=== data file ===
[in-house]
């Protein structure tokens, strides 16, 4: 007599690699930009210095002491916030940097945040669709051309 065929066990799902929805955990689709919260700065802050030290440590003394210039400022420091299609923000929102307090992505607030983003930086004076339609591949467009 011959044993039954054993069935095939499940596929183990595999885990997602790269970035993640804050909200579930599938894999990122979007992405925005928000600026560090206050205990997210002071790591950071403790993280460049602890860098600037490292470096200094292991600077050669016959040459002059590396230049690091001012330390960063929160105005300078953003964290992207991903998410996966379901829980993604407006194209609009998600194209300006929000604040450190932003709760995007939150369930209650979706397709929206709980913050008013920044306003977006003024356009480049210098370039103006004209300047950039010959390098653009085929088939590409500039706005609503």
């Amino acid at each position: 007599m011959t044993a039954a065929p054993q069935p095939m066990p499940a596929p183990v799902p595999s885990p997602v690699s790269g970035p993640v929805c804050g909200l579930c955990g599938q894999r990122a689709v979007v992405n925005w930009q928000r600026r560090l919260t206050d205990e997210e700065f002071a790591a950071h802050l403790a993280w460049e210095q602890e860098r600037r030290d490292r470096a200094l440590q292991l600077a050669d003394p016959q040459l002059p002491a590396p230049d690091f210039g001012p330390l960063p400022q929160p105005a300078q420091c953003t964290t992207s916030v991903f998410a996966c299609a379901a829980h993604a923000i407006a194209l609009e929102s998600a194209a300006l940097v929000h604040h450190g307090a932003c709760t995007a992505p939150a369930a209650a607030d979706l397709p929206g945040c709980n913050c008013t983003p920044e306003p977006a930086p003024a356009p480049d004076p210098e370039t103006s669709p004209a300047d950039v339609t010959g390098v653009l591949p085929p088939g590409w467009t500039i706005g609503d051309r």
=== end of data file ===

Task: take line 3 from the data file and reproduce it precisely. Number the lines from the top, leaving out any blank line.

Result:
């Amino acid at each position: 007599m011959t044993a039954a065929p054993q069935p095939m066990p499940a596929p183990v799902p595999s885990p997602v690699s790269g970035p993640v929805c804050g909200l579930c955990g599938q894999r990122a689709v979007v992405n925005w930009q928000r600026r560090l919260t206050d205990e997210e700065f002071a790591a950071h802050l403790a993280w460049e210095q602890e860098r600037r030290d490292r470096a200094l440590q292991l600077a050669d003394p016959q040459l002059p002491a590396p230049d690091f210039g001012p330390l960063p400022q929160p105005a300078q420091c953003t964290t992207s916030v991903f998410a996966c299609a379901a829980h993604a923000i407006a194209l609009e929102s998600a194209a300006l940097v929000h604040h450190g307090a932003c709760t995007a992505p939150a369930a209650a607030d979706l397709p929206g945040c709980n913050c008013t983003p920044e306003p977006a930086p003024a356009p480049d004076p210098e370039t103006s669709p004209a300047d950039v339609t010959g390098v653009l591949p085929p088939g590409w467009t500039i706005g609503d051309r």